Playing the field of Hispanic marketing
This summer we all experienced the joy, tears, frustration and madness of the World Cup. The World Cup provided an excellent playing field (pun intended) for brands who didn’t have an established or active part in marketing to the Hispanic population. As a member of the Listerine social media team for the World Cup, I was able to actively participate in our interactions with this often-forgotten demographic with real-time engagement.
For this year’s World Cup, it was estimated that around 3.6 billion people would watch matches – about 50% of the world’s population. Another fun fact: The teams that had the biggest follower base were Mexico, Brazil and Colombia. Last time we checked, those weren’t English speaking countries. That’s right, the Spanish crowd began cheering loud and proud, and their voices were heard even before the World Cup begun.
Brands that took the time to not only understand their own demographic, but that of the World Cup, began developing ads and digital takeovers targeting the Hispanic community. They created not only TV advertisements, but taking it to social – where the action was real-time – to amplify their messaging. Hyundai, for example, developed the same TV commercial in English and Spanish. They simply altered the language and some props, kept the same actors, and voilà.
It’s usually the case that messaging is created just in Spanish for the Hispanic market, but DISH experimented with a new tactic. DISH launched a campaign – accompanied by strategic website take overs – targeting both English and Spanish markets served in one ad.
Now, Listerine also took on the social space and gave it a swift kick in the … mouth. Johnson & Johnson launched the company’s first Twitter page, alongside the World Cup. So what did Listerine, a brand of mouthwash, have to say to “fútbol” fans in the Hispanic market? Take a look:
Listerine (@ListerineGlobal) jumped in and strategically began speaking to the Spanish market. For a brand new, global Twitter page, the reach was impressive. Let’s check out some stats that positioned the brand high on the awesome scale:
– Listerine received a total of 68 million Facebook impressions
– It was also listed third of the brands with the most Twitter mentions during the finals, surpassing other brands such as Coca-Cola, McDonald’s and Visa.
Listerine wanted to chat, en Español. Results? Reaching a point of dominating the Latin market during the World Cup matches. *Drops mic and walks away*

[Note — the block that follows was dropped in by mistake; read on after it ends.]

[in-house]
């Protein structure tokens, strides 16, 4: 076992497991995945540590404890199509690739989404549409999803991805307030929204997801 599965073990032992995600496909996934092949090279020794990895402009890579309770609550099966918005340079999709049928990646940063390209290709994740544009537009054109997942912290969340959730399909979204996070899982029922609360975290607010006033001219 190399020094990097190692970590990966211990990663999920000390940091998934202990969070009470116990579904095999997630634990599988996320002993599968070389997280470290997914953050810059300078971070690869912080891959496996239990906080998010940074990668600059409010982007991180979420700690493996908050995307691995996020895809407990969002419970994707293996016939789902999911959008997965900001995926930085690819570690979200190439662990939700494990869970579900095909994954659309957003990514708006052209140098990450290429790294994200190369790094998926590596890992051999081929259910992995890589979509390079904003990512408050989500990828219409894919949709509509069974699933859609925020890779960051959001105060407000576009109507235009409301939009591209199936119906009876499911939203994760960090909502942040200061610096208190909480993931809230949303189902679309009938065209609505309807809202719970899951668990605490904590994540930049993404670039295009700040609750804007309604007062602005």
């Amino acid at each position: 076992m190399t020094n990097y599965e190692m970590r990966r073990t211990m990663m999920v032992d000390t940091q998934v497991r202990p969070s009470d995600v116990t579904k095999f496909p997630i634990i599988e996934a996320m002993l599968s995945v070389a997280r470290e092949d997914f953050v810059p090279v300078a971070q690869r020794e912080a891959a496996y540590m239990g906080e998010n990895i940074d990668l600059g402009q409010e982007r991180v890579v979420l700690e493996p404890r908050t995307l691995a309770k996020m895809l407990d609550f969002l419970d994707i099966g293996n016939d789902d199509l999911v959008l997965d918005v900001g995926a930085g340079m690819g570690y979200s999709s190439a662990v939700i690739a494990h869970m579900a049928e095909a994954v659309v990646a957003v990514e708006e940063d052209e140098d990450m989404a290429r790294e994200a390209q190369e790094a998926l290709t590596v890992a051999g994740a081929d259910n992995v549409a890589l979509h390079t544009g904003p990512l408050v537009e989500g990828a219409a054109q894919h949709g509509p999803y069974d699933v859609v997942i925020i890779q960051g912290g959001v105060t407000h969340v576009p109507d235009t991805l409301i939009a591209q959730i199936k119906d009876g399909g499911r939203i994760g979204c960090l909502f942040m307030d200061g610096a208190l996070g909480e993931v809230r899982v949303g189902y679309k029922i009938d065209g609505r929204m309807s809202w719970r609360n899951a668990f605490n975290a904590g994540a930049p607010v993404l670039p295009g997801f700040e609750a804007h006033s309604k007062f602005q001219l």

Although all content thrived during the campaign, Spanish language content performed exceptionally well due to organic engagements. Content was targeted at key Latin markets, and it spoke to a specific Latin audience with each match. Spanish content resonated on an emotional level with the diverse audiences and prompted them to interact. The Hispanic community was listening, particularly during a highly passionate event like the World Cup.
One important takeaway worth mentioning: Research your audience, then tailor and localize per country if a general language will not suffice.
Throughout the matches, the key tactic was speaking in Spanish in a personalized way that would resonate the most with our audience. The way we shared the joy over a Mexican victory was very different than how we addressed an amazing goal for Argentina. This demonstrated our understanding that the emotional link to a language and its culture is directly associated with the impact content has on readers and the actions taken on such content thereafter.
Although a general shift of American brands delving into the Latin market isn’t a new marketing approach, it’s not one that has been fully incorporated or explored to reach its maximum potential. And, even though feedback for Listerine was notable, it also reaffirmed the fact that much needs to be done to seize and infiltrate this market. So, a question remains.
Why Target the Hispanic Market?
With around 53 million Hispanics in the U.S. and a buying power of $1.2 trillion, it’s only logical to want to tap into this dynamic and powerful audience. Even without the World Cup in action, these numbers will only continue to grow. It’s projected that by 2060, the Hispanic community in the U.S. will account for about 30% of the population. It is imperative for brands to incorporate Hispanic marketing in their plans if they want to see continued success.
As you might expect, the U.S. Hispanic population is one of the most rapid growing consumer segments that could represent – and does in some industries – 40-50% of their market categories.
And, what about Hispanics on social media? Here are some facts:
- A study by comScore shows that 127 million Latin Americans visited a social networking site.
- Noteworthy to mention, South America is the most socially engaged global region, with active users that are closely following the conversation.
- Another study by Pew Research uncovers that 68% of Latino Internet users use social networking sites such as Facebook and Twitter. Something clearly evident during the World Cup.
Latin Americans had plenty to say. They have plenty to say. This doesn’t just hold true during a major worldwide event that took place in South America. Latin Americans on social media are worth your attention. Their presence is strong, it’s consistent and marketers shouldn’t ignore it.
From my personal experience as a Hispanic and experience provided to me through Listerine and the World Cup, I can say American brands need to do more to elevate their messaging to the Hispanic market. Envisioning a future for a brand without accounting for the Hispanic segment, is similar to showing up to a house warming empty handed. Sure, your presence is nice, but you won’t have much to offer. Making Hispanic marketing a pivotal aspect of your marketing initiative is what is going to account for your company’s success.
- September 18, 2014